Welcome to my third annual Videos of the Year post! This year I want to concentrate on the videos that are clearly self-made, not videos that are the equivalent of the old, professional public service announcements. Not that there is anything wrong with professional videos, it’s just a different animal from self-made content that individuals (which free agents or part of organizations) create to share a story or advocate for a cause.
Please share any videos you thought were terrific this year.
Here are my top videos of the year, in no particular order:
I had the chance to talk to Dan Savage about this video for a Social Good podcast. Two things really stuck with me during our conversation. The first was the spontaneous nature of the making of this video. Dan and Terry just decided one night to make this video, without a script, with a friend holding the video camera. The second was the fact that not only did this video go viral, but the entire It Gets Better YouTube channel went viral, with thousands of people uploading their own videos and stories. I can’t think of another channel going viral like this, it’s a really remarkable event; a combination of lucky timing and real, heartfelt stories.
One of those personal, homemade stories posted on the It Gets Better YouTube channel was this one by Buddie. If you’re not moved by this, well, I’m not sure what would move you.
This video was a contestant in the Acumen Fund’s Sanitation is Sexy contest. As the daughter of a civil sanitary engineer, I find this topic and video particularly effective.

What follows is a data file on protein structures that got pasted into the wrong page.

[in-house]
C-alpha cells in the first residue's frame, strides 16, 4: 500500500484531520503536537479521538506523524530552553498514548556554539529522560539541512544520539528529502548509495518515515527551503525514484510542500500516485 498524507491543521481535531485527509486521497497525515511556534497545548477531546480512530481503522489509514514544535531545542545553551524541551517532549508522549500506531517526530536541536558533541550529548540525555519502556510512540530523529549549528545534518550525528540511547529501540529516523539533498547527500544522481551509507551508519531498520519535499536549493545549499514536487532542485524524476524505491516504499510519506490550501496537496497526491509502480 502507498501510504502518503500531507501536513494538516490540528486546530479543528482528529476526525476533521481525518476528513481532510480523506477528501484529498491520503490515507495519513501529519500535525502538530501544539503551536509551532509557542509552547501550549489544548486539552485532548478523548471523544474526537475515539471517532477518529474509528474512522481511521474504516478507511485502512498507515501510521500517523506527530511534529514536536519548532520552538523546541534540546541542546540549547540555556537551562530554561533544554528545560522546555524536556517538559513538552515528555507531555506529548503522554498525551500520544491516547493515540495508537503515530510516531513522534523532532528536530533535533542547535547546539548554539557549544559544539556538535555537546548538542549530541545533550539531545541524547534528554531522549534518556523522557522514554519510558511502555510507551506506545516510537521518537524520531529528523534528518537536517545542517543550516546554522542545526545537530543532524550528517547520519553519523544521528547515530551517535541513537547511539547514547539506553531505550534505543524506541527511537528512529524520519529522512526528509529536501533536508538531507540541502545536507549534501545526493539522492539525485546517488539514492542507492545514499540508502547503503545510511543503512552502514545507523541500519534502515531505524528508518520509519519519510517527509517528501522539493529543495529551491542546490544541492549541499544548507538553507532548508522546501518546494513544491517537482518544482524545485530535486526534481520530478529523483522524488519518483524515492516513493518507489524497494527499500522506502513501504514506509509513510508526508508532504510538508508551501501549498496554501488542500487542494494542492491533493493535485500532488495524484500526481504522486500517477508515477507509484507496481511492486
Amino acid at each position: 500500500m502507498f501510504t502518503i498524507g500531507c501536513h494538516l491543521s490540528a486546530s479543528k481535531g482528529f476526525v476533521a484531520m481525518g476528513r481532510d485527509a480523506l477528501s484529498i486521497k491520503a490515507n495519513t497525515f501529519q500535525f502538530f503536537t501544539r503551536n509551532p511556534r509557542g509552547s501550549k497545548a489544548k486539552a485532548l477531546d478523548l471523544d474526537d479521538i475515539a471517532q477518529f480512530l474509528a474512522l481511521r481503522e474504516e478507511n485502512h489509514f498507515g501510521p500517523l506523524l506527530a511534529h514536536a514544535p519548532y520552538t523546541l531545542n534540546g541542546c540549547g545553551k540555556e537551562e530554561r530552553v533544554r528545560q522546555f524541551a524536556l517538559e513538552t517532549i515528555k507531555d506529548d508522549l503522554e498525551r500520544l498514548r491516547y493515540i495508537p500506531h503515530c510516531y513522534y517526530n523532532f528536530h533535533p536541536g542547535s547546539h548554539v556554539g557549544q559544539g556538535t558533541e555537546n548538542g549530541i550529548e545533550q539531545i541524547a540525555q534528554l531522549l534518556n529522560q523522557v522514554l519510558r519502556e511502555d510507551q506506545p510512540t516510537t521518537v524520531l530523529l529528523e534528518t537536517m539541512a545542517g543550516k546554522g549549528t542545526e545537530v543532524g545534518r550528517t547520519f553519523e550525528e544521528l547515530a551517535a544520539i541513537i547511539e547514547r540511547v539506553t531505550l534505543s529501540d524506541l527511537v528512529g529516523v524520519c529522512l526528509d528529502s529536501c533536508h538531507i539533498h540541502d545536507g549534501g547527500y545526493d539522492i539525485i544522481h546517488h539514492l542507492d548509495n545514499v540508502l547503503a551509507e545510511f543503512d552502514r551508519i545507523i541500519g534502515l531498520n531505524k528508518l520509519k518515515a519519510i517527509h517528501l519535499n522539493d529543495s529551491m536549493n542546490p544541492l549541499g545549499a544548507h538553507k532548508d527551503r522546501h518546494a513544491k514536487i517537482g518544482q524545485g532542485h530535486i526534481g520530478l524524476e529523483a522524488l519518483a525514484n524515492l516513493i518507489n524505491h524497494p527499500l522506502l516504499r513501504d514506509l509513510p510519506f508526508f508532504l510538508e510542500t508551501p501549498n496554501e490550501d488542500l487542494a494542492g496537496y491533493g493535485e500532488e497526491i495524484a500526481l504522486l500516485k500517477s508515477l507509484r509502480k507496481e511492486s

Mark Horvath, also known as Hardly Normal on Twitter, is a remarkable free agent (now an award-winning free agent according to Mashable) and advocate for homeless people. His efforts teaching homeless people how to use social media, particularly through the vehicle of Invisible People TV, to tell their own stories and advocate for their needs are both inspiring and effective.
But, if I were to select the best public service announcement videos of the year, there are plenty of great ones to choose from. OK, twist my arm, here are my top three:
and, finally, my favorite video of the year (who doesn’t love school kids advocating for a new roof?) which is one of the winner of the Bing Competition:
The paper is a great primer on political activism in repressive regimes, how change happens and what makes it so hard and risky.
Nancy nails the key, and most provocative, argument in the paper: “We might, in other words, watch in awe as video of Neda Agha Soltan’s death during Iran’s post-election protests goes viral, to give an example, and be too quick in seeing in it evidence of some sort of powerful social and political resistance, when the actual facts on the ground might not bear that understanding out.”
Here is one of those videos just as a reminder:
But what changed on the ground, politically as a result of the protests? We’re not sure, certainly not as much as the protesters or the watchers hoped in the moment. Of course, as the authors of Political Change in the Digital Age quoting Marshall Ganz point out, these kinds of regime-change movements take a long time to realize. So these protests may have planted a seed, created supporters, put into motion future change that we won’t know about for years.